BS: (laughs) I do think three is a threshold. To have two in agreement is eminently doable. But to find harmony and agreement among three, there’s more challenge involved in that. And I think other people can feel that. It takes more harnessing for three people to be on the same page. People are so often collaborating together in Austin, and, there really is something transformational that happens when you bring in a third person. There are so many dynamics that are completely different with three than with two. And if you hear something special in good three-part harmonies, that is the audio representation of that very thing.
AH: All of your songs have very specific unique rhythms rhythms. How important does this make your rhythm section?
BS: We were so lucky to have that rhythm section on the recording. Sometimes when you’re working on a song, it helps to try it with different rhythms. And when you hear it with the right one, you know immediately. And that was definitely a part of our songwriting process, so it’s also so important to have a bass player and a drummer who understand and get it too.
AH: What was it like working with producer Michael Ramos?
BS: He was great. None of had worked with him in that capacity before. He’s a total pro. He came in with a lot of ideas, he was great at directing the band. It was funny, he gave us the nickname “the tank,” because he said when the three of us were united against an idea, it was like going against a tank. We liked a lot of his ideas but once in awhile we were sure that we didn’t want to make the change he was suggesting, and when that happened we were so definite.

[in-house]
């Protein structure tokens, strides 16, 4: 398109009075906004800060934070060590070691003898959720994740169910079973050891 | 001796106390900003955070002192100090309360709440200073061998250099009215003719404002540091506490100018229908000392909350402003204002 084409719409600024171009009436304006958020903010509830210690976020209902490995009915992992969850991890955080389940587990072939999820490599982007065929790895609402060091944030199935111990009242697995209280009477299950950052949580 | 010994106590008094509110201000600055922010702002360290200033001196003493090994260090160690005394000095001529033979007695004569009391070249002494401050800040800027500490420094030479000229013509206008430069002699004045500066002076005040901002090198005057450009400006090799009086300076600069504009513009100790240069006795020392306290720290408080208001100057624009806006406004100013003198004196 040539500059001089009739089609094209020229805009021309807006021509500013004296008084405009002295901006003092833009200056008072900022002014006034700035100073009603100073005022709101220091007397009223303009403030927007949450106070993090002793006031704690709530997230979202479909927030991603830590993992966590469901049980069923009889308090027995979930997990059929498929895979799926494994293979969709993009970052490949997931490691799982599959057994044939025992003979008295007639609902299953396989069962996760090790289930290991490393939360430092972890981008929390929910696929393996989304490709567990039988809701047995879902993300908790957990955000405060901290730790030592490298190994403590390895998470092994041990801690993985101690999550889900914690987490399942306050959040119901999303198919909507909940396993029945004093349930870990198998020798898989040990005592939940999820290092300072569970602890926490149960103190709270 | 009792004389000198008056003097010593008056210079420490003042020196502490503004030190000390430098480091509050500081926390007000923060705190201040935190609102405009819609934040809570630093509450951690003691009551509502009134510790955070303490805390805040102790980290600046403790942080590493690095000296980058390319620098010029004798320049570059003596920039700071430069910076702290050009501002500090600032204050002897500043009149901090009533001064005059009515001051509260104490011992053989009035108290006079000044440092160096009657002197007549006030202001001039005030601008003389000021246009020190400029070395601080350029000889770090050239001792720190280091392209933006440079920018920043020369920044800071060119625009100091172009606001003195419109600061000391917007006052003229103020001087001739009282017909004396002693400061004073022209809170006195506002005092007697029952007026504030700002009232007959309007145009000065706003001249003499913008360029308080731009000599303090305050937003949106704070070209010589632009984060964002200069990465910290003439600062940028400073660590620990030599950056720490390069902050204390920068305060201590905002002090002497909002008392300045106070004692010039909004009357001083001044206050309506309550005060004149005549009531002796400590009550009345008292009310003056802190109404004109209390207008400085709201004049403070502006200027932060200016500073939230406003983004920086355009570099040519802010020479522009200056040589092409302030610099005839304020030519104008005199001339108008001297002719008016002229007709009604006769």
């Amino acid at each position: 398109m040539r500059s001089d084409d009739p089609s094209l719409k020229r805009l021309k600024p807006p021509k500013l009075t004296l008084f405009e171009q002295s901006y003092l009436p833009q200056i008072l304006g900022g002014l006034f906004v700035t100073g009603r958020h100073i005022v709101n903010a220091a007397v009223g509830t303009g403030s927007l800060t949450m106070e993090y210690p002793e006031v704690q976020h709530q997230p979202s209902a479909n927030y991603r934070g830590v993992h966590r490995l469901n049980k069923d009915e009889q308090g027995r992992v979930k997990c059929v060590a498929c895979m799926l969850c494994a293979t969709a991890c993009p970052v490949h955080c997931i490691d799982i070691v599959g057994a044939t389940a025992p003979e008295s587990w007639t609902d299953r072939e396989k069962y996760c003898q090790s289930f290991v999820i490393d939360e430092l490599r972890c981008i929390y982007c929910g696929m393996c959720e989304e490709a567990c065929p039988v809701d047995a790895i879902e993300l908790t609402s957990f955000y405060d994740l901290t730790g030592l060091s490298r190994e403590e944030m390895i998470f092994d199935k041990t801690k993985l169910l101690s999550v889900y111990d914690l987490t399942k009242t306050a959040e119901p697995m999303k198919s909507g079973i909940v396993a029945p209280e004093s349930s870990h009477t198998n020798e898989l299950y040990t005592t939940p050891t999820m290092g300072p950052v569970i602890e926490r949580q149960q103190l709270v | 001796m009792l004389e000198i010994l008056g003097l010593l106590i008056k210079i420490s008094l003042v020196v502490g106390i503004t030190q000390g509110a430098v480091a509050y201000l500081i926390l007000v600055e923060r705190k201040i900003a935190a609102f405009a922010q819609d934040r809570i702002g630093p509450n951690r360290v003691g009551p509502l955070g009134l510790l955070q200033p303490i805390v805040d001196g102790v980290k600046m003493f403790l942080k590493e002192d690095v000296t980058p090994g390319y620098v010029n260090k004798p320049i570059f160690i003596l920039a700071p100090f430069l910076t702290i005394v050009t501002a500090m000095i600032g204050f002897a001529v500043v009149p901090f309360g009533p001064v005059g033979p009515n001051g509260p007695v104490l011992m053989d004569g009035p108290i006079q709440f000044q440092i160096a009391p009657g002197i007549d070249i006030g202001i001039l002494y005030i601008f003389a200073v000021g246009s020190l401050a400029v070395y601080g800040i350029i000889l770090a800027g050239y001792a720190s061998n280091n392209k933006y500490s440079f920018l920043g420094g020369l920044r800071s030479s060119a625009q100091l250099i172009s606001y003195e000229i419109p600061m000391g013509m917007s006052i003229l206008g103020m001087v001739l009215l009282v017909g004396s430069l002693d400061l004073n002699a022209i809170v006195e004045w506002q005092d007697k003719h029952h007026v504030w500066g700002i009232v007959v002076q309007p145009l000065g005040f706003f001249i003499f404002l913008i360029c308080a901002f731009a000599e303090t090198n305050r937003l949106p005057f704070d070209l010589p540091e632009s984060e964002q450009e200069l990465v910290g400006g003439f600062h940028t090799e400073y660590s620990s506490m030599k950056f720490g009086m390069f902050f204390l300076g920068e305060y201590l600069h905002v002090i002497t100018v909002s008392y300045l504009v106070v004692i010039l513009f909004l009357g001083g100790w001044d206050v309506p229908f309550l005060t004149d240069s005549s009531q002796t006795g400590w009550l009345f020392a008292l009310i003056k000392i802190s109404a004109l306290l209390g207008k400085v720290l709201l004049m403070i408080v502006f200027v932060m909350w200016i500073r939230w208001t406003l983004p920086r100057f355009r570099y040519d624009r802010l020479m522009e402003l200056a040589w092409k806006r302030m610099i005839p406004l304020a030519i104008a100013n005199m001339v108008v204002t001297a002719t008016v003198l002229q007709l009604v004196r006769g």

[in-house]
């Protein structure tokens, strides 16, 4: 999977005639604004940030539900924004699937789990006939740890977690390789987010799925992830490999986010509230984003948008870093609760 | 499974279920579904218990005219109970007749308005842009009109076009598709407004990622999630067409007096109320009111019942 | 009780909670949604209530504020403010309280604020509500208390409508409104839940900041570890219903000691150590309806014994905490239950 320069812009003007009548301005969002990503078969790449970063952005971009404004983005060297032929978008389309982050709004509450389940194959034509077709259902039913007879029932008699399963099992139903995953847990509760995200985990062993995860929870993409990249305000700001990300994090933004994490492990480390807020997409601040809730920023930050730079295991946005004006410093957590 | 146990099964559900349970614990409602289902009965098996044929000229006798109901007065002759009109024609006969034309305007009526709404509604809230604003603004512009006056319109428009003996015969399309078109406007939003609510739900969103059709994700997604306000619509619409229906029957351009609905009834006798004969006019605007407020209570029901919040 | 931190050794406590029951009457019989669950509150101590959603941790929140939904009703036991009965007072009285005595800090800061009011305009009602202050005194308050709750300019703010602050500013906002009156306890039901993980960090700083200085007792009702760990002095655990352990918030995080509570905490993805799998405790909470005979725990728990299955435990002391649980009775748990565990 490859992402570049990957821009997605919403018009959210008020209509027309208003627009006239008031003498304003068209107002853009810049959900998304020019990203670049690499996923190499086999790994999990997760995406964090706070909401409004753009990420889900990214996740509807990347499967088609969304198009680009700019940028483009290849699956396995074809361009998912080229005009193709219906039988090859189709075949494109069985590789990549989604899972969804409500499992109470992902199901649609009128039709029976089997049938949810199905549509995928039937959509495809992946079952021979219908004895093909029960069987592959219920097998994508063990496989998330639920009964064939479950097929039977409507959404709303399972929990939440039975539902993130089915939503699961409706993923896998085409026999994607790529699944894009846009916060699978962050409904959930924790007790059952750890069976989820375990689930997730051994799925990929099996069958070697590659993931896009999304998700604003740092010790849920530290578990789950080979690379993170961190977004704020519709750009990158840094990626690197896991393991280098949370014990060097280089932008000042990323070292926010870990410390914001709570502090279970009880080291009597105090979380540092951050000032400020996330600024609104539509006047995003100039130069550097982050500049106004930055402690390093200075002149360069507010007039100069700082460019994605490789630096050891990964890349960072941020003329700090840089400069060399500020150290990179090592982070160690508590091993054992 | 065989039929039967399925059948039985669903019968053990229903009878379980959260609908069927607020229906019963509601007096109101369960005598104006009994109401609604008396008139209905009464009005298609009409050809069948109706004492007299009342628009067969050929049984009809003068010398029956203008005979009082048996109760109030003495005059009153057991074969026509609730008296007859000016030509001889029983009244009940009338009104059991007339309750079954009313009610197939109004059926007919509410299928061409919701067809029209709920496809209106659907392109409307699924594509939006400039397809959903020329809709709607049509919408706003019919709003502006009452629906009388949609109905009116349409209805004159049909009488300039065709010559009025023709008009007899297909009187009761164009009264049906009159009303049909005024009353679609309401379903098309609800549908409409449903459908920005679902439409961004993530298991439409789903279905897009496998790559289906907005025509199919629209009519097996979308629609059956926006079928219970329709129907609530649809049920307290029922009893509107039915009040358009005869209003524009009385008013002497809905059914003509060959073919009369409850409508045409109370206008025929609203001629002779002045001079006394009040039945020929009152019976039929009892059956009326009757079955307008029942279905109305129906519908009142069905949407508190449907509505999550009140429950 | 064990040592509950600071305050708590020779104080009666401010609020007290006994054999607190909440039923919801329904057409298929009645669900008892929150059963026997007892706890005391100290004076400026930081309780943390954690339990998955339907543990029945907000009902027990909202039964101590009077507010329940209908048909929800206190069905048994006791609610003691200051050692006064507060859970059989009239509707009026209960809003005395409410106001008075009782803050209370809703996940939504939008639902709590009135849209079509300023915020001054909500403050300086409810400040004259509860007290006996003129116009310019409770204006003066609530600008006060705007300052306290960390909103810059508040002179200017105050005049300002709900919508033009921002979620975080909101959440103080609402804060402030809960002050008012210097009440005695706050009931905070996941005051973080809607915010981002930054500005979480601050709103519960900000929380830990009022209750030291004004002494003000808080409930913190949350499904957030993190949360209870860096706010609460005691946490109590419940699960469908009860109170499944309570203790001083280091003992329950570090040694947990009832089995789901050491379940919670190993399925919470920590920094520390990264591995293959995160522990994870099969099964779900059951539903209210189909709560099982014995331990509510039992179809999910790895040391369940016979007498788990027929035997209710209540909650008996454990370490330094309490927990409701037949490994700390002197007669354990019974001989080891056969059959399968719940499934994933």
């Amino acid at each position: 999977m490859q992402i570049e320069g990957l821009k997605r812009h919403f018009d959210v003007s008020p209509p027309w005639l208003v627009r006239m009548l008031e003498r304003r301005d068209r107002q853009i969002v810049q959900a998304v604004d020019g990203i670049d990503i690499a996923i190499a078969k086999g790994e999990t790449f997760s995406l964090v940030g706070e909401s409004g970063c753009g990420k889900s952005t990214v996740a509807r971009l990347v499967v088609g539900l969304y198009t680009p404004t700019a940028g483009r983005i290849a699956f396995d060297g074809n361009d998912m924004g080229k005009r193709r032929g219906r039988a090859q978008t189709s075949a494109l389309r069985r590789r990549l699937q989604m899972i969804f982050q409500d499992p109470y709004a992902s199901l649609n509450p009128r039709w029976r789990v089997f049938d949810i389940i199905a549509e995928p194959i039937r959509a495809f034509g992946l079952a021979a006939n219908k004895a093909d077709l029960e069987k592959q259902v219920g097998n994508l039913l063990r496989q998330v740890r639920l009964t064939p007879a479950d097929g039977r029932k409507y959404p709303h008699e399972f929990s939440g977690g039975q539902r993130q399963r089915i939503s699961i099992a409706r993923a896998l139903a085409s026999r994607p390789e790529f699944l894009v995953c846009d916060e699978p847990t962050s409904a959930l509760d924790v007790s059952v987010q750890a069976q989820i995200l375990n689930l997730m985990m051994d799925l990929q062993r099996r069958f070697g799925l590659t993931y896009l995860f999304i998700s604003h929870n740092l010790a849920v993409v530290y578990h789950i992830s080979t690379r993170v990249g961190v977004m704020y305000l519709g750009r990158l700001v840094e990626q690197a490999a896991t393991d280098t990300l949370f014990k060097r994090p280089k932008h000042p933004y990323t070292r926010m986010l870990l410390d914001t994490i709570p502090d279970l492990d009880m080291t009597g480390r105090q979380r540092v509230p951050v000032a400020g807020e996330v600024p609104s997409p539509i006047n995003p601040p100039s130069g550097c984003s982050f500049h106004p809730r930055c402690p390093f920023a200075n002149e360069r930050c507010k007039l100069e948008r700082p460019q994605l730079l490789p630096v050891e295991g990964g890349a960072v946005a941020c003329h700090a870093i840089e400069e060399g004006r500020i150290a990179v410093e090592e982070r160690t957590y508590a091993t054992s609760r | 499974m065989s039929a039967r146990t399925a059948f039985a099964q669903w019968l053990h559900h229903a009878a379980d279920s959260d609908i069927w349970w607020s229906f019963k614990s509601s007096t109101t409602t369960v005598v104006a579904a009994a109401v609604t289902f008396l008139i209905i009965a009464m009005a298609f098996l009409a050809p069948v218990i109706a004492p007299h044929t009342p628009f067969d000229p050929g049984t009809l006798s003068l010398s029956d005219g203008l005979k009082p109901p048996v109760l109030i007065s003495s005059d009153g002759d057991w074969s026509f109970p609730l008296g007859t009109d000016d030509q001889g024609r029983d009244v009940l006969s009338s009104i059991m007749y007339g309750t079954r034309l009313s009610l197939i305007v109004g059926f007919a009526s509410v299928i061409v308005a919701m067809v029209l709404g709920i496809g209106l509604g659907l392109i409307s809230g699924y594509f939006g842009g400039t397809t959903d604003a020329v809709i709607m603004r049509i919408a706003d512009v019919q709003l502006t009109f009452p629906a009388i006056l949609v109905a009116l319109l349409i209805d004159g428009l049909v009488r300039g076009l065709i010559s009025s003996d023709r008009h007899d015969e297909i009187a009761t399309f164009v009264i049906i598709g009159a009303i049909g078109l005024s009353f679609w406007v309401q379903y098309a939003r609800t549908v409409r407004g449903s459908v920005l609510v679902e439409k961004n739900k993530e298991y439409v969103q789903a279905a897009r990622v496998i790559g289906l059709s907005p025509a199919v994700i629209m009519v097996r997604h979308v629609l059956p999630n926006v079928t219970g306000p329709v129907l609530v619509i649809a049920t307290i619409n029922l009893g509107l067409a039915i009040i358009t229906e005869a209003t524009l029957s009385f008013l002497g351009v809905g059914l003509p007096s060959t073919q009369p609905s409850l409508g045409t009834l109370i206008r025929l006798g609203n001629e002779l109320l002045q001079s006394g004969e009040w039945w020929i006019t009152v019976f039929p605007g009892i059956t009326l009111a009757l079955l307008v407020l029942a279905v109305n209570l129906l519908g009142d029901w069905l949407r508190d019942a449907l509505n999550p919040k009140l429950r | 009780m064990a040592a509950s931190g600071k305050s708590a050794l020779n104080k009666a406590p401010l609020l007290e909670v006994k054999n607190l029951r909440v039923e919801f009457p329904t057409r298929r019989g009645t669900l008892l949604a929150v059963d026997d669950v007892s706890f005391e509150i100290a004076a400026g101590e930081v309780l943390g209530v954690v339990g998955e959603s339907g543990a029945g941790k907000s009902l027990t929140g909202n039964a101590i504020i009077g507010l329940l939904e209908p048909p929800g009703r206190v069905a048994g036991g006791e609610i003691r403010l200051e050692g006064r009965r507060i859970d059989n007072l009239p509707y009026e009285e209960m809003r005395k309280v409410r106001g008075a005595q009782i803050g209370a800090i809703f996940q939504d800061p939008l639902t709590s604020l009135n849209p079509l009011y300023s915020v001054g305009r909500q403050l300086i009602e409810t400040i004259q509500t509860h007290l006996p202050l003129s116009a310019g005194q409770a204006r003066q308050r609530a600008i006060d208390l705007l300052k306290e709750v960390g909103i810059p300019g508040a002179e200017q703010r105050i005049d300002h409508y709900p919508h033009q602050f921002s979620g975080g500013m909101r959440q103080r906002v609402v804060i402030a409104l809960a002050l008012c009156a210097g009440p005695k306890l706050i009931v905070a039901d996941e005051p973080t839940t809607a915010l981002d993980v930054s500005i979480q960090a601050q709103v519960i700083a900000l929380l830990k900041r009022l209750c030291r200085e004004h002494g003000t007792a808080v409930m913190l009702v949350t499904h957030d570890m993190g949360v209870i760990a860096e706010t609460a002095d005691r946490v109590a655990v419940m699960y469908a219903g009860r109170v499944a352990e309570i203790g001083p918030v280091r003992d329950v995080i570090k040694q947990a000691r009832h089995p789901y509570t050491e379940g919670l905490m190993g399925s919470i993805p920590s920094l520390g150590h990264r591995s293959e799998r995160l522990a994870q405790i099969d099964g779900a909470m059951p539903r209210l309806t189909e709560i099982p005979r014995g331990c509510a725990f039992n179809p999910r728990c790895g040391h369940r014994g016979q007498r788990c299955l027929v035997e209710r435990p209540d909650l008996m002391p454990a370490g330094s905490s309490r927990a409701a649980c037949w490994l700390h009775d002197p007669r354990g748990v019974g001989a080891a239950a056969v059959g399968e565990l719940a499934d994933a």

AH: What’s coming up this fall?
BS: [We talked just before this event. Although it has now passed, it’s so interesting we are leaving it in the interview.] I am doing this show on August 31st: “Girls Who Do Boys Who Do Girls” named after that Blur song. It’s an Austin tribute to Austin songwriters. I get 16-20 songwriters together in one venue, and each of them sings just one song. The lineup alternates male/female and everybody is singing one song by the next songwriter coming up. It’s amazing because you see all these all these polished professional musicians get so nervous because they are about to perform a song they just learned by a person who’s in the room. And it’s all really fun and magical. All the money goes to the SIMS foundation here in Austin. We have people like James McMurtry, Bonnie Whitmore, it’s a really fantastic lineup.
Betty Soo was at the Americana Fest in Nashville, although the trio couldn’t make it. Betty Soo performed with both Charlie Faye and the Fayettes, and also with Bonnie Whitmore; and at Tim Easton’s “Campfire Propaganda Day” party.
Nobody’s Girl’s EP Waterline is out 9/28 on Lucky Hound Records, and then fall tour starts for Nobody’s Girl. Check here for tour dates.